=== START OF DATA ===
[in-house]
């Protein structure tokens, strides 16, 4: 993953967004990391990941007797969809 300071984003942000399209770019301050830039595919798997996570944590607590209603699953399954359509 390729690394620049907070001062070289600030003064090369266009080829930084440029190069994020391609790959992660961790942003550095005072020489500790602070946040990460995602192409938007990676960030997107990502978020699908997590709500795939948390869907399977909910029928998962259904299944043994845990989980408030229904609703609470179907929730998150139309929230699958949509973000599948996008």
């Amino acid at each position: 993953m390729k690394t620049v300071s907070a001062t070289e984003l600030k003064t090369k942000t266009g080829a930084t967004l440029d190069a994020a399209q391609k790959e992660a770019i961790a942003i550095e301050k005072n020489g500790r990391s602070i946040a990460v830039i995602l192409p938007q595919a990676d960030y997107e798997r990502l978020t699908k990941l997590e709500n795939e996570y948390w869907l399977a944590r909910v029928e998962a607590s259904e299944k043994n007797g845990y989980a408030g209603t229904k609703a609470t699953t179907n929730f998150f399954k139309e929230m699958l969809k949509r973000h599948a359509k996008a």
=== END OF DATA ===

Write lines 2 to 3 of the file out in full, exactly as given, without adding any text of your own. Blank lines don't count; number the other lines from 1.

């Protein structure tokens, strides 16, 4: 993953967004990391990941007797969809 300071984003942000399209770019301050830039595919798997996570944590607590209603699953399954359509 390729690394620049907070001062070289600030003064090369266009080829930084440029190069994020391609790959992660961790942003550095005072020489500790602070946040990460995602192409938007990676960030997107990502978020699908997590709500795939948390869907399977909910029928998962259904299944043994845990989980408030229904609703609470179907929730998150139309929230699958949509973000599948996008």
């Amino acid at each position: 993953m390729k690394t620049v300071s907070a001062t070289e984003l600030k003064t090369k942000t266009g080829a930084t967004l440029d190069a994020a399209q391609k790959e992660a770019i961790a942003i550095e301050k005072n020489g500790r990391s602070i946040a990460v830039i995602l192409p938007q595919a990676d960030y997107e798997r990502l978020t699908k990941l997590e709500n795939e996570y948390w869907l399977a944590r909910v029928e998962a607590s259904e299944k043994n007797g845990y989980a408030g209603t229904k609703a609470t699953t179907n929730f998150f399954k139309e929230m699958l969809k949509r973000h599948a359509k996008a």